The 2018 Toyota C-HR Review: Remember Scion? The junior, fun brand in the Toyota family that was supposed to be where young people made their connection with Toyota. It was born because back in 2003, some folks at Toyota believed that the youth of America saw Toyota as too old and stodgy. In 2017, Scion is gone. The brand died when it received too little exciting new product, and, more importantly, when Toyota’s leadership figured out that young people were buying Toyotas after all.
You can acquire three former Scions rebadged as Toyotas, the Corolla iM, Mazda-sourced Yaris iA, and the 86 sports coupe (formerly FR-S). And the car that was originally meant to be the new Scion compact crossover has become the Toyota C-HR.
The design theme is called “Distinctive Diamond,” and indeed there are many edges and surfaces all over the multifaceted body, especially looking at the side profile. Numerous diamond shapes appear inside the car, too, on the dual-zone climate controls, speaker surrounds, and the black headliner. However, the overall effect of the body design is more stimulating to the eye than the more restrained interior.
Standard features include a leather-wrapped steering wheel, electric parking brake (takes up less room), and “Sport Fabric-trimmed” bucket seats with “sport bolsters,” which are adjustable six ways.
This “urban-dwelling crossover” borrows some of the street style of the Nissan Juke, which is itself slated for an update, having spent the last several years shaking up traditional car design. C-HR stands for “Coupe-High Rider.” Make of that what you will.
My sample vehicle sported the two-tone paint you get when you order the R-Code option. The Radiant Green color, mixed with Iceberg (white) on the roof and mirrors, keeps things lively, and is only available as a two-tone.
My tester was the XLE model. There’s also a Premium version that gets additional safety and styling updates, along with illuminated vanity mirrors and more seat adjustment choices. You enjoy the safety of Blind Spot Monitor and Rear Cross Traffic Alert, two features that are increasingly available standard on modern cars. In the Premium version the front seats are power adjustable and heated, and you get smart key with push-button start.
Whichever model you pick, it’s a 3,300-pound car motivated by a 2.0-liter four-cylinder engine driving the front wheels. It churns out 144 horsepower and 139 lb.-ft. of torque through a continuously-variable transmission (CVT). CVTs aren’t designed for sportiness, but this one, called a CVTi-S, lets you select Sport mode and use paddle shifters to pick seven preselected “ratios.” That mitigates some of the oddness of the CVT sound, as it searches for the ideal ratio, but it may lower the efficiency. At least it’s more fun.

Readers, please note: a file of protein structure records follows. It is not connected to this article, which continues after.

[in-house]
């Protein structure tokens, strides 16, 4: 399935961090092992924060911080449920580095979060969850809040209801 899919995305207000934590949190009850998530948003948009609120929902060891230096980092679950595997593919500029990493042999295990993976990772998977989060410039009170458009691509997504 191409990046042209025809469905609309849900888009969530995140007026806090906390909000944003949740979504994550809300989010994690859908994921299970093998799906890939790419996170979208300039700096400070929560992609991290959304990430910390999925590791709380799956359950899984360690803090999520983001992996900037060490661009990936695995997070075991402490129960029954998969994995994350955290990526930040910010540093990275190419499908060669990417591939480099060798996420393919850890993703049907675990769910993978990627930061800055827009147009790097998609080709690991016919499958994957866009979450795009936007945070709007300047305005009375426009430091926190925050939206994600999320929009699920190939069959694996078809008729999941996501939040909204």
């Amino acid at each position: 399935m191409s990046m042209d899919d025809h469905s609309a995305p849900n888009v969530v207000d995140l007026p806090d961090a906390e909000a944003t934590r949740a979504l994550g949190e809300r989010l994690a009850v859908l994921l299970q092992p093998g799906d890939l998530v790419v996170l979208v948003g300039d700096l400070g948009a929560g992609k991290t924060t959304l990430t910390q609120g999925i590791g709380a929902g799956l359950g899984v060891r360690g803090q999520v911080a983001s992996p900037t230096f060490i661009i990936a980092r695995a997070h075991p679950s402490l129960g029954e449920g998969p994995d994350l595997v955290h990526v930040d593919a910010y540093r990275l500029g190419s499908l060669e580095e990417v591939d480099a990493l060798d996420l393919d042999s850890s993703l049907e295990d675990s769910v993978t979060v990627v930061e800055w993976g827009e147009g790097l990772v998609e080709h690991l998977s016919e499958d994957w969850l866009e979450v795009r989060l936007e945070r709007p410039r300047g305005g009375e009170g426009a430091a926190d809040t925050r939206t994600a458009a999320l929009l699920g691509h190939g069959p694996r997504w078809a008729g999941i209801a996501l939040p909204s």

EPA numbers are 27 City, 31 Highway, and 29 Combined. I accumulated 26.3 mpg. Green scores are only a 3 for Smog and a better 6 for Greenhouse Gas.
The C-HR receives two Toyota-first features: Driver Distraction Secure Audio and Brake Hold Function. The first limits the menus you can view on the screen while moving, complying with driver distraction guidelines issued by the National Highway Traffic Safety Administration (NHTSA). Brake Hold keeps the brakes on slightly when the car is still, even if you reduce pressure on the pedal. That keeps you from rolling inadvertently, I guess. A full-electric car can do that already.
The driving experience is what you’d hope for and expect from a smaller, tauter vehicle. I wouldn’t call it memorable, but it is based on the new TNGA C platform. This fresh chassis design combines a low center of gravity with high strength and low weight, so it makes for a better handling car. In fact, Toyota tested this car on the famous Nürburgring Nordschliefe, where companies take their supercars. No information on its score, but it does give the C-HR some bragging rights.
Things like variable electronic power steering can make a difference. It changes the amount of assist depending on your speed, so you can park easily while getting more feedback out on the highway. A new double-wishbone, multi-link rear suspension isn’t the kind of thing you’d necessarily find on such an affordable car.
Pricing starts at $23,460 for the XLE and jumps to $25,310 for the Premium. My XLE tester ran $24,969 with a few options, including the two-tone paint.
By Steve Schaefer © AutoWire.Net - San Francisco
The 2018 Toyota C-HR Bottom Line Review provided by: Tony Leopardo © AutoWire.Net
The Bottom Line: The 2018 Toyota C-HR would-be Scion C-HR is aimed at customers who want to have some fun, stand out a little bit in traffic, and don’t have lots of money to spend. The C-HR is not big, but with a rear hatch and 36.4 cubic feet of rear cargo room with the split rear seats folded, you can do a lot with it. That means the car is playing its new role right now, regardless of the brand or the badge it wears, and doing a very good job of being an entry level, fun to drive, value priced Toyota. And maybe, just for those reasons alone, you should “Drive one, Buy one, Today ©”.
This Bottom Line Review is provided by: Tony Leopardo © AutoWire.Net
“Tony the Car Guy” is an automotive writer, editor and publisher in the San Francisco Bay Area. If you have a question or comment for Tony send it to TonyLeo@pacbell.net or visit AutoWire.Net at www.autowire.net - And remember: “You Are What You Drive ©”
Column Name: Toyota‘s value priced car
Topic: The 2018 Toyota C-HR
Word Count: 958
Photo Caption: The 2018 Toyota C-HR
Photo Credits: Toyota Internet Media
Series #: 2018 - 06
the Microsoft Word version here:
2018 Toyota C-HR
Download the Original Image File here:
2018 Toyota C-HR